Thanks for your thoughtful response. One more comment: I’ve been re-reading recently all the AALL documents from the 1980s & 1990s respecting the unsuccessful attempt to create a free public CALR service centered on the Law Library of Congress. It might be well for all of us interested in free public access to law to revisit all that material and assess it, to determine whether any of that program can be salvaged in this new environment. Perhaps one feature of this new policy proposal that might differ from the old one is that it could involve multiple sources of material (e.g., the LIIs and university-based open legal digital libraries like Rutgers), not just a single new CALR system based at Law Library of Congress. I think the two key works are “Setting The Legal Information Agenda For The Year 2000 : Based On A Workshop . . .” / edited By Mary Kathleen Price, Margaret Maes Axtmann, ; and “The National Conference On Legal Information Issues : Selected Essays” / edited By Timothy L. Coggins National Conference on Legal Information Issues (1995 : Pittsburgh, Pa.), . A word of caution: the last attempt was very well organized, took up a huge amount of time and effort, and appears to have accomplished very little.

  8. Robert:

    I do indeed need to go back and look at those efforts. One quick thought: I am imagining that this was an effort at a centralized service, and centralized services don’t fit the contours of the Net very well, especially when in terrain that houses pesky things like federalism, separation of powers, and judicial independence. Which is why it is stunning that we have learned so little from digital repositories in the sciences…. where distributed, federated efforts are the norm. The problem is not so much building a CALR service as it is building a standards-based CALR ecology, perhaps.

  9. Tom, This discussion underlines the role of automated subject classification software, to lower the cost of the knowledge representation component of any future free public law system. There is research literature about automated subject classification of primary law; see, e.g., Francesconi & Peruginelli, Searching and retrieving legal literature through automated semantic indexing, 11 Proc. ICAIL 131 (2007), , and the citations at . But I don’t know how feasible an automated classification system for law is for, say, an LII. Wexis appear to be using automated classification, but I don’t think the details of their systems are public (please correct me if I’m wrong). Tom, is a serviceable-quality, scalable, affordable automatic subject classification application available to the LIIs, and, if not, how long do you think it will be before such an application is available?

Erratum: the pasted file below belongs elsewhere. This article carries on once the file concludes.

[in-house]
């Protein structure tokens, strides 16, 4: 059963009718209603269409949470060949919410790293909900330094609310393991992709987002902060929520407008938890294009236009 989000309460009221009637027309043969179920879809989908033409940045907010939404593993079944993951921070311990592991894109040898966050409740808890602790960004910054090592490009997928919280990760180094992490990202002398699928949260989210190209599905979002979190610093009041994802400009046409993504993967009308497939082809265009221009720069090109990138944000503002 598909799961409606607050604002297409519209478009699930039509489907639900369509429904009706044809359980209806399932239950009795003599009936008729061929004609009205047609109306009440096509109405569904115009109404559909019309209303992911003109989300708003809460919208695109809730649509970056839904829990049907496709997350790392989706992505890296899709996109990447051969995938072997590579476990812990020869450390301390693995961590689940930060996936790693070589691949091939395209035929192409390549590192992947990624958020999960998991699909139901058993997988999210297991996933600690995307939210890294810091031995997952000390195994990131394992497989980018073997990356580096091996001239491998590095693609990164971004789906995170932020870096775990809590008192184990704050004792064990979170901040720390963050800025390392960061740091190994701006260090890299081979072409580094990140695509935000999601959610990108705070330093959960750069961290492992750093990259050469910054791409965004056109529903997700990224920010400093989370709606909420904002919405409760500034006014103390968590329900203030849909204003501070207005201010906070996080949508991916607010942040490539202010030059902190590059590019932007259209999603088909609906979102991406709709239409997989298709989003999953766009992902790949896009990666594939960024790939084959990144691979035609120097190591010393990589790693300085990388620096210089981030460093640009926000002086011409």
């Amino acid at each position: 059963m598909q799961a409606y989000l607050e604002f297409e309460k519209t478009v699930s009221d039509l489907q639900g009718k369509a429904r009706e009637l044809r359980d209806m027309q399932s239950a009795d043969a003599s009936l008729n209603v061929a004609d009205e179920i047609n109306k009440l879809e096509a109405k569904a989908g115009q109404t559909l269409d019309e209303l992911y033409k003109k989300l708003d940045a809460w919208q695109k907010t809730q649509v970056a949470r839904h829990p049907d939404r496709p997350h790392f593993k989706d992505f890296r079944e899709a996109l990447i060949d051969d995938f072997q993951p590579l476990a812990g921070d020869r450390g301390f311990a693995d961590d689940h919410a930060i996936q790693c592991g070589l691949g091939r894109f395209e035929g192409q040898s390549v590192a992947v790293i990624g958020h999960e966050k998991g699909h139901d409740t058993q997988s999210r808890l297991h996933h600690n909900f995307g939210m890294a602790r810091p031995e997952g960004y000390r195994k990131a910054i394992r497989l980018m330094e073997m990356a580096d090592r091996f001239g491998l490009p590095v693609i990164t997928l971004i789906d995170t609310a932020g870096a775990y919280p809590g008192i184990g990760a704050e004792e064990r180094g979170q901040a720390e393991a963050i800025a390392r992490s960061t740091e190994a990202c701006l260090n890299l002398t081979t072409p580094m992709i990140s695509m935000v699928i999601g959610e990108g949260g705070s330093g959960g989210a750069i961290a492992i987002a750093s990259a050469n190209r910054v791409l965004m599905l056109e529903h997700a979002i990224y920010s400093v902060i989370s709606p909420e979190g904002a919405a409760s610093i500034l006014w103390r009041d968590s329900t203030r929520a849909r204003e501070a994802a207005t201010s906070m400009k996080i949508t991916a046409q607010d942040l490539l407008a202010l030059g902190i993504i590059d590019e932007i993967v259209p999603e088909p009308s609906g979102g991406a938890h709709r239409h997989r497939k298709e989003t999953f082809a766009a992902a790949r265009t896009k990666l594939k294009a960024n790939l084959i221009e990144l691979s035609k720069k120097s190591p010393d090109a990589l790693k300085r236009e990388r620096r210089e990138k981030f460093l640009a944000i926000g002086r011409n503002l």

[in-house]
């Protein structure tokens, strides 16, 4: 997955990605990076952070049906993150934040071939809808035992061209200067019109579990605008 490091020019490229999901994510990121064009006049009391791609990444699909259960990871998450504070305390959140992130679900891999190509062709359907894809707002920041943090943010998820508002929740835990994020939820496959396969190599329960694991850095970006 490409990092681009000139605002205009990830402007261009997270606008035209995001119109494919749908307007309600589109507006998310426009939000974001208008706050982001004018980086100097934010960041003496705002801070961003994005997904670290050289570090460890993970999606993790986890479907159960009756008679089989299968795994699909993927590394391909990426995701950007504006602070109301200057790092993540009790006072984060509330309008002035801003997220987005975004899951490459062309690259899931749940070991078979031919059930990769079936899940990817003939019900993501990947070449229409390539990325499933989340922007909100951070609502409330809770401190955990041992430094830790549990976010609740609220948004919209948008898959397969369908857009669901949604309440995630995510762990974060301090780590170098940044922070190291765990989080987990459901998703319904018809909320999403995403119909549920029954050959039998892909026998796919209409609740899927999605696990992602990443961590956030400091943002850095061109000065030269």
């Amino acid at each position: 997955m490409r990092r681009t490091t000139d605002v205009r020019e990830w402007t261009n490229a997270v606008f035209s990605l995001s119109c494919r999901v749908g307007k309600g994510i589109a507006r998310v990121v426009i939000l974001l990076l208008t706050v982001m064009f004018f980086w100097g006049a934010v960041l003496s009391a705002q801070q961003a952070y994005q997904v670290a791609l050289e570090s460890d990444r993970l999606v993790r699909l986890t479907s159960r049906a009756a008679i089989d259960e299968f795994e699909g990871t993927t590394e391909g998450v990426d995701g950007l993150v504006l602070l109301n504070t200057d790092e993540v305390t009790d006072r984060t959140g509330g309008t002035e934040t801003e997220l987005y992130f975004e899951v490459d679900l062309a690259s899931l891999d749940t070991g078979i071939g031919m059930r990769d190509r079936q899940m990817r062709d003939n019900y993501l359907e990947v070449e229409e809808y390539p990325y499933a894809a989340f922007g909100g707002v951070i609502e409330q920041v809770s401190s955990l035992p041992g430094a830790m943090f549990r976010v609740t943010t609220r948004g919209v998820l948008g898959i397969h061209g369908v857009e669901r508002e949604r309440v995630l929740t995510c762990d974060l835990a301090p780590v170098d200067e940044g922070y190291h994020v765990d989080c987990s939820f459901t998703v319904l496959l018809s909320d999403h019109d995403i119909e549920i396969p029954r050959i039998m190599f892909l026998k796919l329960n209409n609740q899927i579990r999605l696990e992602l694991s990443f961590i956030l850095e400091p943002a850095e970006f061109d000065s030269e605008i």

10. Robert:

    The details of the WEXIS systems aren’t public, but you can certainly read between the lines of stuff that Peter Jackson and others have published. One guess might be “SVM-based voting systems supporting human decisions”. Another might be “ask Dan Dabney” (grin).

    As for near-term feasibility, depends, because the complexity of the problem varies a lot with subject area. Areas of law that are children of statute can hit 95% accuracy using Bayesian classifiers (I think we got close to that in some experiments about 5 years ago). Constitutional law (eg.) is a lot harder because most of the good discriminators also yield a lot of false positives. Citation networks, a la PreCyDent, would help a lot.

    A second variable is, simply, how good it has to be. If we’re only talking about defining reasonable scopes for full-text search, it’s a lot easier. If we’re talking about simulating key numbers, probably never.

  11. Tom: Thanks very much. To clarify because I’m new to computing, “SVM” means “Support Vector Machines,” is that right? Also, on Wexis automated classification, see Mart, Susan Nevelow – REINING IN THE RESULTS: THE USE OF HUMAN INDEXING AND COMPUTER ALGORITHMS IN WEST’S HEADNOTES & KEY NUMBERS AND LEXIS’S HEADNOTES & TOPICS AS TOOLS FOR FINDING RELEVANT CASE LAW, .

  12. […] a recent discussion of Tom Bruce’s very interesting post respecting the requirements of a public legal […]

  13. […] like John Joergensen are writing about certification standards and digital signatures. Others, like Tom Bruce of LII, are also asking the questions. They are the ones you should be […]

  14. […] yourself a “copyfighter“, and set off to save the world.  Instead, we strive to be accurate, timely, and boring.  The fairy tale of how Robin Hood Beats the Bad Sheriff and Saves the Little Guys is exciting. […]